Haddonfield Hopes NJ Wines, Valentines Boost Bottom Lines


The economic bounty of Jersey wine isn’t confined to the vineyard. Here’s how a special tasting event could help showcase the benefits of agritourism to downtown shopping districts.

By Matt Skoufalos

Guests of In the Kitchen Cooking School will raise a glass on Feb. 7. Credit: Kathy Gold.

Guests of In the Kitchen Cooking School will raise a glass on Feb. 7. Credit: Kathy Gold.

In September, Jersey Java and Tea became the first establishment in Haddonfield to serve alcohol in 141 years, the beneficiary of new alcohol laws designed to support New Jersey’s home-grown wineries.

Less than six months later, the entire borough will follow suit, as Haddonfield “uncorks” the domestic vintages of 13 New Jersey wineries in a town-wide tasting the week before Valentine’s Day.

From 1 to 4 p.m. on February 7, guests can sample the bounty of the Vintage Atlantic Wine Region at 15 locations throughout the Haddonfield downtown business district.

Tastes are provided under a special outdoor event license; anything more than that will be available for sale by the bottle or case.

For Kathy Gold, Marketing Chair of the Partnership for Haddonfield, the event is a unique chance for the local business association to stretch its legs—and at a time of year in which merchants could use an escape from the winter doldrums.

“Weather permitting, we do usually get a nice crowd on that shopping day,” Gold said. “We think with the added excitement it will be a really busy day.”

Haddonfield Uncorked Logo. Credit: Partnership for Haddonfield.

Haddonfield Uncorked Logo. Credit: Partnership for Haddonfield.

Gold, chef-owner of In the Kitchen Cooking School on Mechanic Street, said that the event was a hit with merchants as soon as it was announced.

“We had so many of our retailers hoping to pair with the wineries,” she said.

“We hope to do it again so that the others will have a chance to come.”

‘Our vision for the entire region’

Jake Buganski, Executive Director of Visit South Jersey, said that the event has the opportunity to be more than just a gimmick; rather, it “showcases our vision for the entire region, right there in one spot.

“These Main Street revitalizations are an opportunity to showcase all of what we think South Jersey can be,” Buganski said; “putting it all in one spot—the wine, the food, the galleries.

“This is really a wine/fine dining/craft beer package experience that we’re trying to put together here,” he said. “That’s what will sustain us moving forward, and that’s what’s going to attract people from outside the area.”

From left: Wine industry professionals Scott Thomas, Sarah Willoughby, Chuck Nunan, Jake Buganski, Scott Donnini, Nina Kelly, and Joanna Clarke. Credit: Matt Skoufalos.

From left: Wine industry professionals Scott Thomas, Sarah Willoughby, Chuck Nunan, Jake Buganski, Scott Donnini, Nina Kelly, and Joanna Clarke. Credit: Matt Skoufalos.

The New Jersey wine region typically promotes its facilities with chocolate-and-wine trail weekends bookending Valentine’s Day, but a downtown event like Haddonfield’s could be an important first step for communities seeking an economic boost.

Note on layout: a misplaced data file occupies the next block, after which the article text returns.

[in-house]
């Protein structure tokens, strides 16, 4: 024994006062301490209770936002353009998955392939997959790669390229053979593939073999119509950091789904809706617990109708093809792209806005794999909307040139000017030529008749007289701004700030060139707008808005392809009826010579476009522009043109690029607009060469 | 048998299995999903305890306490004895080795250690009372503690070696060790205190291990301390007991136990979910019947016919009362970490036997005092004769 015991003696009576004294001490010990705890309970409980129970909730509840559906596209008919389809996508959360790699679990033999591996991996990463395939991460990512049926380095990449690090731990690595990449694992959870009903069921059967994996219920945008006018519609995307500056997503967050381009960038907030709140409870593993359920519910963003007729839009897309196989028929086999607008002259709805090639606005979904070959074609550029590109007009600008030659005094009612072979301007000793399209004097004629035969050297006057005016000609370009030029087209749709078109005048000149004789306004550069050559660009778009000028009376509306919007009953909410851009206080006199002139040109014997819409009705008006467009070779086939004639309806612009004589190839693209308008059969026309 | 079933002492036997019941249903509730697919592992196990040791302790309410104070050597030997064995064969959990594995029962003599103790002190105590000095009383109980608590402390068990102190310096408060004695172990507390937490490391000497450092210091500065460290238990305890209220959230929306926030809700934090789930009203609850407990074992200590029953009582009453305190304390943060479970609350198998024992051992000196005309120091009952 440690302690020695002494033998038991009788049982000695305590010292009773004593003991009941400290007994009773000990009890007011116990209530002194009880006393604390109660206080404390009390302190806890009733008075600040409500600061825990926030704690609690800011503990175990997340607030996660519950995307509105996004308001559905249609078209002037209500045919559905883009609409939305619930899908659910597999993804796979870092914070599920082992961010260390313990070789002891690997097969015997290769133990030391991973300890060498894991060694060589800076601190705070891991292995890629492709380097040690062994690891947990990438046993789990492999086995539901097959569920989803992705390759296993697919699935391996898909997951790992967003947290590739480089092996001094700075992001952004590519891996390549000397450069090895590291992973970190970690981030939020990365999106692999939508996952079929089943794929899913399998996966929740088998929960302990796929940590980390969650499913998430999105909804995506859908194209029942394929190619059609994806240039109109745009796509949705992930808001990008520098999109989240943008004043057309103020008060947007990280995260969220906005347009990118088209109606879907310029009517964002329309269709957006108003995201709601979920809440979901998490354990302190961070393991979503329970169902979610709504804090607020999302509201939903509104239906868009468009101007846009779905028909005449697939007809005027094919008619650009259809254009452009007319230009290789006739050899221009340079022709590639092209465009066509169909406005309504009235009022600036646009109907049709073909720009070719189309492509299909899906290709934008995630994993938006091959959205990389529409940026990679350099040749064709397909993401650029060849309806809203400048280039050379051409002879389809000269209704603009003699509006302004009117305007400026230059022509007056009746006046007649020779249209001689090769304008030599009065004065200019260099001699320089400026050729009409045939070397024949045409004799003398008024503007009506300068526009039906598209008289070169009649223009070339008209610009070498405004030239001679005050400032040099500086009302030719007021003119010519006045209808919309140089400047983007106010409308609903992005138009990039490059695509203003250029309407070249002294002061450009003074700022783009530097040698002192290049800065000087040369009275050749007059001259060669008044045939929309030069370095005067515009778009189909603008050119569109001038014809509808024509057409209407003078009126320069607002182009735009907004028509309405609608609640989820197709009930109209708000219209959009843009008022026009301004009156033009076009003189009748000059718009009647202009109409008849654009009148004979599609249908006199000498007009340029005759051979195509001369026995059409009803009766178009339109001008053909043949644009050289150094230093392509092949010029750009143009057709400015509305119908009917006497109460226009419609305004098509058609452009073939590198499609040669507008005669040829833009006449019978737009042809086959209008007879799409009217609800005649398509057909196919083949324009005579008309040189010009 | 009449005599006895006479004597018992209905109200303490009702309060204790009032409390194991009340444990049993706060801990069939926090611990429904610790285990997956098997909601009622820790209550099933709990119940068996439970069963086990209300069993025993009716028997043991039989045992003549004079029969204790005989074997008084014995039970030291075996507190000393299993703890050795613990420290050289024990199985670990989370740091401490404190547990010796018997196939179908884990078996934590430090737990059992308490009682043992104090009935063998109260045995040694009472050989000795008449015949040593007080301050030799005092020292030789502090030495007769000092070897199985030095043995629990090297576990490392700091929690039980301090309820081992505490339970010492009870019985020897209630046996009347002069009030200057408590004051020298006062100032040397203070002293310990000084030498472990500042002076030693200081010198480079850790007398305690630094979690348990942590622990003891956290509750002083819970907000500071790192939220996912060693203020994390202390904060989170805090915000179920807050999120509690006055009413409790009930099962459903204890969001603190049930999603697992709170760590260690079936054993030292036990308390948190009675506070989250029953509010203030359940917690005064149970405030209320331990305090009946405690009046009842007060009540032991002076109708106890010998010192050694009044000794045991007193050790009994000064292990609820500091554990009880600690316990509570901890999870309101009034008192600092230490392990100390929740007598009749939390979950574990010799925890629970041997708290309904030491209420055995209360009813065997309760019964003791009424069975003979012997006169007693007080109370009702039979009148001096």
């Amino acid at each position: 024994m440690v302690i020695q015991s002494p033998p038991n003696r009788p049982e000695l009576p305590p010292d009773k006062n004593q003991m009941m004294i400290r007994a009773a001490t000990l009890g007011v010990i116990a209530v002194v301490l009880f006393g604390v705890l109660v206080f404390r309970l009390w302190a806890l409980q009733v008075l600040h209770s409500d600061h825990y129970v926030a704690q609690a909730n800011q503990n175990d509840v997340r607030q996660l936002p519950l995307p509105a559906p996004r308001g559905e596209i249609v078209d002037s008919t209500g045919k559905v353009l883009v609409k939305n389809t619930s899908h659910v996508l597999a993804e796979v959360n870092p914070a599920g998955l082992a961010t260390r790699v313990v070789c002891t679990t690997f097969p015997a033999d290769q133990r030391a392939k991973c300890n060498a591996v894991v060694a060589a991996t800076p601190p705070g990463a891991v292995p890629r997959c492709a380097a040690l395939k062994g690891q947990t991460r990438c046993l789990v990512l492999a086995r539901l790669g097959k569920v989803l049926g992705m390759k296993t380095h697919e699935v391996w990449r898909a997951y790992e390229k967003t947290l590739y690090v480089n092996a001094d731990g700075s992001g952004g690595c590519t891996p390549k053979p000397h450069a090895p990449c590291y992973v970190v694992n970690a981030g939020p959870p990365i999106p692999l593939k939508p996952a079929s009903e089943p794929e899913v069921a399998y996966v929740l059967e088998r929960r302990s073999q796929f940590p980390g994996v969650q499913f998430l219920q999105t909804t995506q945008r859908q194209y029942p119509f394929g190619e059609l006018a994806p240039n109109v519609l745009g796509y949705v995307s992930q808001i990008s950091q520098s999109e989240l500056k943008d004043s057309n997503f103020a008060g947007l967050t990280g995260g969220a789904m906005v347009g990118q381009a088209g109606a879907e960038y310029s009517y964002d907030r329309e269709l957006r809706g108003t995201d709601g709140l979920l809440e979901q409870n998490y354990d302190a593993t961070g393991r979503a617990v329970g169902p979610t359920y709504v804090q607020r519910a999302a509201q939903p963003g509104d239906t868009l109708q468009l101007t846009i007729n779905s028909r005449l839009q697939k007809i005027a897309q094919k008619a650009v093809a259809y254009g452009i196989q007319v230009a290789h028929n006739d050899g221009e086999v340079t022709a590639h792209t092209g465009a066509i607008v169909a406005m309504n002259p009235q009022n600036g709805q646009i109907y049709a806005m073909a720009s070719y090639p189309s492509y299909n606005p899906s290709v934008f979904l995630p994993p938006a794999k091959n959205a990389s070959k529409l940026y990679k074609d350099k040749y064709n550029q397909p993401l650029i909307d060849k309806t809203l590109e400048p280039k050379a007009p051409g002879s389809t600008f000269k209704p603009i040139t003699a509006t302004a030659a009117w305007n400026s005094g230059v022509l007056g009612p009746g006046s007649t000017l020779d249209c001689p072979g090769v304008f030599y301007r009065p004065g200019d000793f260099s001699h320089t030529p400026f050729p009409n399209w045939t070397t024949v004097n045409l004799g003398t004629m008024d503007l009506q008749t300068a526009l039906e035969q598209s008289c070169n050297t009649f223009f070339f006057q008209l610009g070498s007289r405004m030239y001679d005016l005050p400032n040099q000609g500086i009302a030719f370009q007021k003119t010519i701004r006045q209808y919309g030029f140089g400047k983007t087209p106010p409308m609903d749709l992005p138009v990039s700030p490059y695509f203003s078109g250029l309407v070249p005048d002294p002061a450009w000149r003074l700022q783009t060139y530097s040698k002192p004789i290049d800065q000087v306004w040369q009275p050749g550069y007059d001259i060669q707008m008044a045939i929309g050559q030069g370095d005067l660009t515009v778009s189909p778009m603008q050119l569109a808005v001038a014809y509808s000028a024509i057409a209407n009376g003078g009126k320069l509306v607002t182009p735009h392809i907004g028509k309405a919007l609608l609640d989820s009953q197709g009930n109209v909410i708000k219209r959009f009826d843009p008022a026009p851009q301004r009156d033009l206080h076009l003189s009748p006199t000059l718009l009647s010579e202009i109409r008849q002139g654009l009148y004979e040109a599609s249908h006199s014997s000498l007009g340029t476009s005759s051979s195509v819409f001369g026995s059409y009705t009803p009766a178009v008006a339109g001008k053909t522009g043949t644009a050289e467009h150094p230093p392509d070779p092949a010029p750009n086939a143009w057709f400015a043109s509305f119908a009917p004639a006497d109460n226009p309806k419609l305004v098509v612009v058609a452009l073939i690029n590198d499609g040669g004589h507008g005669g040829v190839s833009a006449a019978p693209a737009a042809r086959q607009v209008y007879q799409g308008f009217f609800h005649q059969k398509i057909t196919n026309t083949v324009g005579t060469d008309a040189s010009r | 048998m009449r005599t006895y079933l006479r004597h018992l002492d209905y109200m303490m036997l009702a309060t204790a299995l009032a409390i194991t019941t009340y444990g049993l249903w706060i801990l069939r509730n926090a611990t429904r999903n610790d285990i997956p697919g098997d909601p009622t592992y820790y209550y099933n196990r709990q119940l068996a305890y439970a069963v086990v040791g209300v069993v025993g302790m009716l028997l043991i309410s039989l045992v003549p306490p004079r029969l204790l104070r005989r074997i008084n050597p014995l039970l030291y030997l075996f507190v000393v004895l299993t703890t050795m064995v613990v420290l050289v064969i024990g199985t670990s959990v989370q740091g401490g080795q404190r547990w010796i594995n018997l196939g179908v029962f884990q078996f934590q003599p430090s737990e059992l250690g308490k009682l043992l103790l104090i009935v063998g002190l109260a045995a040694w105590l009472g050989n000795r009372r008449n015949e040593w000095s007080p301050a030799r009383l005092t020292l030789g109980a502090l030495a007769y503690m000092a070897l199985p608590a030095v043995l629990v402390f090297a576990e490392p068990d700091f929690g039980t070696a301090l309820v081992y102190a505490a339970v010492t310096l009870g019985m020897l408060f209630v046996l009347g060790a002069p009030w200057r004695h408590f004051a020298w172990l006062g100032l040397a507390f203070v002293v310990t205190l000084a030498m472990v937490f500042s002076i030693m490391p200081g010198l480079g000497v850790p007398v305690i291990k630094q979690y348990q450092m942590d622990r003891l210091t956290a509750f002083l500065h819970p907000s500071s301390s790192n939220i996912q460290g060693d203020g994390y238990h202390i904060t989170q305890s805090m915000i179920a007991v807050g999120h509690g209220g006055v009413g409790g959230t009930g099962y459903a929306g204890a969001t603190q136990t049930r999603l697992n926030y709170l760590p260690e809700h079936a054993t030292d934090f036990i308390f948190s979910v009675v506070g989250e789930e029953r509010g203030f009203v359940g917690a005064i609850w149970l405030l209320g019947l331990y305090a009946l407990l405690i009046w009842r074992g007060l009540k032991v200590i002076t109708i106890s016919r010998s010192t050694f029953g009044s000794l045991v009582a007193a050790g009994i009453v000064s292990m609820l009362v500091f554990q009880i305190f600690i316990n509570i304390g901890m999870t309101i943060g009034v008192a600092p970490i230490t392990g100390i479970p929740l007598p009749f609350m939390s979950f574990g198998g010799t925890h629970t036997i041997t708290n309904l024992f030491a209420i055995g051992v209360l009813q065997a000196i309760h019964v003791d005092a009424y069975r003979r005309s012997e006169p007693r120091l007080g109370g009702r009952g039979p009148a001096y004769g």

“If we did this in other downtown areas, I expect we’d have similar buy-in,” Buganski said.

“There’s really no downside to allowing those local businesses to come together to create a better experience for the patrons of those places.

Only three Haddonfield eateries have taken advantage of the winery affiliate program thus far: Jersey Java and Tea, Little Tuna, and Mia Mare, which retail wines from Auburn Road, Amalthea, and Coda Rossa, respectively.

But others are waiting in the queue, as the state Division of Alcoholic Beverage Control processes a backlog of applications, Buganski said–and he doesn’t think it need end there.

“Hopefully they’ll do something more for the breweries moving forward,” he said.

Reciprocal agreements

Scott Donnini, whose  Auburn Road Vineyard and Winery was the first into Haddonfield, said that the experience has been “terrific” for his business. He called the idea for the Uncorked event “genius.”

“It’s exactly what it’s supposed to be: it’s small businesses, local businesses, partnering together to bring business into a vital downtown area,” Donnini said.

“Good for Haddonfield perfecting it so quickly. I think it’s remarkable.

“I have to chuckle just a little bit,” he added, “because here Haddonfield went from being dry for 140 years, and suddenly they have embraced the idea of local wine wholeheartedly.”

For wineries like Auburn Road, the benefits of the affiliate program aren’t just limited to brand recognition. Donnini said that as much as 15 percent of his business can come from such sales, and that’s with only nine of his 16 allotted in-state outlets spoken for.

Compare that with the 65 percent of sales Auburn Road derives from its onsite enoteca (wine bar), and it’s clear the unique value that additional partnerships can add, particularly as they are “more intimate” than other distribution arrangements, he said.

“In a place that has a liquor license, you’re one of a million wines on the shelf,” Donnini said. “In a place that has a small business, you’re there to promote our business, and in the course of doing that, we promote your business.

“People that are in the Haddonfield area that have never been to Auburn Road check the wine out, and they say they’ve got to visit it,” he said. “People in Salem County see that we’re in a place called Jersey Java and they may go out there.

“That’s what the game is all about.”

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Businesses participating in Haddonfield Uncorked:

Haddon Avenue

Kings Court

Kings Highway East

Mechanic Street

Tanner Street


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